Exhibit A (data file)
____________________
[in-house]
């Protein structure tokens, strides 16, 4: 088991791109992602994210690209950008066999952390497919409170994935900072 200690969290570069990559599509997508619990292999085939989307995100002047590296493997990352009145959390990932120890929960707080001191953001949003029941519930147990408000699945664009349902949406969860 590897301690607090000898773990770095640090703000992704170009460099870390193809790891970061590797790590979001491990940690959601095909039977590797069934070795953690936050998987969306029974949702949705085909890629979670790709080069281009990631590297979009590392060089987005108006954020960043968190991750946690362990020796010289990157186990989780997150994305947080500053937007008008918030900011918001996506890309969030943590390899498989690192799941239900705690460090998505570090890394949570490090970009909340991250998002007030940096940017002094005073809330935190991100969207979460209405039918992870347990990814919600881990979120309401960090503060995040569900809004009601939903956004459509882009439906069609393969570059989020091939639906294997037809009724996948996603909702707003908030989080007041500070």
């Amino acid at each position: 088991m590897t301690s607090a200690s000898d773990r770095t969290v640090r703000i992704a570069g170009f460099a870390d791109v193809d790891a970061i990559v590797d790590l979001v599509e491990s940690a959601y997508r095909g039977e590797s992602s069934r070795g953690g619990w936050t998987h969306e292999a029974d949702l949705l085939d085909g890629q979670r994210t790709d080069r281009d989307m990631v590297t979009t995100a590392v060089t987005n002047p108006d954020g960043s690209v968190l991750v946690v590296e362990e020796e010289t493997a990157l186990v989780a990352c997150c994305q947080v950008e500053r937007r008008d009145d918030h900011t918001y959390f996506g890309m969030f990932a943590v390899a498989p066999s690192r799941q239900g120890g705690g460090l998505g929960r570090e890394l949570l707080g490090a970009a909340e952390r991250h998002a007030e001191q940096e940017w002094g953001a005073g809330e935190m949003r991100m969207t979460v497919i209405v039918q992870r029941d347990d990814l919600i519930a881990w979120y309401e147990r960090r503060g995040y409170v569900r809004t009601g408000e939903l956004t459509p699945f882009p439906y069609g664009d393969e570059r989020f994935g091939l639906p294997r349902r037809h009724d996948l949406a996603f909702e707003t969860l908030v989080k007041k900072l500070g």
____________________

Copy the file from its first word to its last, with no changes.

[in-house]
């Protein structure tokens, strides 16, 4: 088991791109992602994210690209950008066999952390497919409170994935900072 200690969290570069990559599509997508619990292999085939989307995100002047590296493997990352009145959390990932120890929960707080001191953001949003029941519930147990408000699945664009349902949406969860 590897301690607090000898773990770095640090703000992704170009460099870390193809790891970061590797790590979001491990940690959601095909039977590797069934070795953690936050998987969306029974949702949705085909890629979670790709080069281009990631590297979009590392060089987005108006954020960043968190991750946690362990020796010289990157186990989780997150994305947080500053937007008008918030900011918001996506890309969030943590390899498989690192799941239900705690460090998505570090890394949570490090970009909340991250998002007030940096940017002094005073809330935190991100969207979460209405039918992870347990990814919600881990979120309401960090503060995040569900809004009601939903956004459509882009439906069609393969570059989020091939639906294997037809009724996948996603909702707003908030989080007041500070």
């Amino acid at each position: 088991m590897t301690s607090a200690s000898d773990r770095t969290v640090r703000i992704a570069g170009f460099a870390d791109v193809d790891a970061i990559v590797d790590l979001v599509e491990s940690a959601y997508r095909g039977e590797s992602s069934r070795g953690g619990w936050t998987h969306e292999a029974d949702l949705l085939d085909g890629q979670r994210t790709d080069r281009d989307m990631v590297t979009t995100a590392v060089t987005n002047p108006d954020g960043s690209v968190l991750v946690v590296e362990e020796e010289t493997a990157l186990v989780a990352c997150c994305q947080v950008e500053r937007r008008d009145d918030h900011t918001y959390f996506g890309m969030f990932a943590v390899a498989p066999s690192r799941q239900g120890g705690g460090l998505g929960r570090e890394l949570l707080g490090a970009a909340e952390r991250h998002a007030e001191q940096e940017w002094g953001a005073g809330e935190m949003r991100m969207t979460v497919i209405v039918q992870r029941d347990d990814l919600i519930a881990w979120y309401e147990r960090r503060g995040y409170v569900r809004t009601g408000e939903l956004t459509p699945f882009p439906y069609g664009d393969e570059r989020f994935g091939l639906p294997r349902r037809h009724d996948l949406a996603f909702e707003t969860l908030v989080k007041k900072l500070g």